Eosinopenia as a Marker of Outcome in Acute Exacerbations of Chronic Obstructive Pulmonary Disease
Background: Acute exacerbation of chronic obstructive pulmonary disease (AECOPD) is a common cause of hospitalization and mortality. Recent studies have shown the usefulness of eosinopenia in predicting the outcomes of patients admitted to the intensive care unit. This study examined the association of eosinopenia with the outcomes of patients with AECOPD.
Methods: This is a prospective study. Patients with AECOPD were divided into two cohorts: patients with eosinopenia and those without eosinopenia. Duration of hospitalization, need of mechanical ventilation, in-hospital mortality, rehospitalization, or death within 30 days after discharge were compared between the two cohorts. Eosinopenia was defined as eosinophil count of >40 cells/mm3 .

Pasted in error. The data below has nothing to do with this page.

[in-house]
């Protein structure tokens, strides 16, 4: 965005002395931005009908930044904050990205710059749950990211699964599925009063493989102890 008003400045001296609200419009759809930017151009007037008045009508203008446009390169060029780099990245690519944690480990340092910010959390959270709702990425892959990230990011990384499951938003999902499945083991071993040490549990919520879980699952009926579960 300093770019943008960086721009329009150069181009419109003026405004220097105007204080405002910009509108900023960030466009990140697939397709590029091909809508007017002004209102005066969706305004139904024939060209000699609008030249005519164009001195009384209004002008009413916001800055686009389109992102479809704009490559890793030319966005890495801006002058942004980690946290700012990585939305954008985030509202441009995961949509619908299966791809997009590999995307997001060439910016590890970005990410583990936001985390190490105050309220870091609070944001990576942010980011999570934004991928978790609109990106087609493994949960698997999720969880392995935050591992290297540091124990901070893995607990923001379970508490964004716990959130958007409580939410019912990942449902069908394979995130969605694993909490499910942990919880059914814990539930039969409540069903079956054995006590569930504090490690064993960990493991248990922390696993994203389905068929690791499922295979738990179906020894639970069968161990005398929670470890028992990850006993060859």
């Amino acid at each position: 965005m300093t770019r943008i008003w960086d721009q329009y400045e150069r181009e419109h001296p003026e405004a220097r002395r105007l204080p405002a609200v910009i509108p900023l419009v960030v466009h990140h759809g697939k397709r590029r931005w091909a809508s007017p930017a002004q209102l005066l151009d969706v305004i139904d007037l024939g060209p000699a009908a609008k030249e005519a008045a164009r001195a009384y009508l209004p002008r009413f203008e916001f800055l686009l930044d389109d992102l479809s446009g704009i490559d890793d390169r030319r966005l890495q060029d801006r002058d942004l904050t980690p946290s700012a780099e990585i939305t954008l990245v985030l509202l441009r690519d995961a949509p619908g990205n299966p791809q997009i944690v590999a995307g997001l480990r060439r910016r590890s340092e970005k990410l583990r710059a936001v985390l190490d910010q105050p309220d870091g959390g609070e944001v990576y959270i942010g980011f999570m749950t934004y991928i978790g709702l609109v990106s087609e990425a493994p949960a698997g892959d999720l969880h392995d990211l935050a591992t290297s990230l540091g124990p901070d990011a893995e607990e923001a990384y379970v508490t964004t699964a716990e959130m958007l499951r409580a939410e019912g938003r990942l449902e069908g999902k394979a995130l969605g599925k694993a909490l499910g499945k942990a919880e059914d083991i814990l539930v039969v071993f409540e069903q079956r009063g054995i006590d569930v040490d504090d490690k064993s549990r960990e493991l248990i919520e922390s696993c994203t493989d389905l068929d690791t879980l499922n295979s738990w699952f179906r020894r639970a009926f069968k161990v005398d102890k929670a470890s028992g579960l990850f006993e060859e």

Results: Among 100 patients with AECOPD, 44 were eosinopenic and 56 were non-eosinopenic. Duration of hospitalization of patients with eosinopenia was 12.38 ± 9.85 days and that of patients without eosinopenia was 7.35 ± 5.68 days (p = 0.001). In all, 16 (36%) patients with eosinopenia and seven (12%) patients without eosinopenia needed mechanical ventilation (p = 0.005). In-hospital mortality rate among eosinopenic and noneosinopenic patients was 37.5% (12/44) and 7.6% (4/56), respectively (p = 0.006). Among 100 patients with AECOPD, 16 died in the hospital. Of these, 12 (27.27%) were eosinopenic and 4 (7.6%) were noneosinopenic (p = 0.006). The mean eosinophil count of patients who died in the hospital (n = 16) was 44.00 cells/ml whereas that of survivors (n = 84) was 107.41 cells/ml (p = 0.022).
Conclusion: We conclude that a significant relationship exists between eosinopenia and outcomes of patients with AECOPD. Thus, eosinopenia can be a useful, easy-to-measure, and inexpensive biomarker for predicting the prognosis of patients with AECOPD.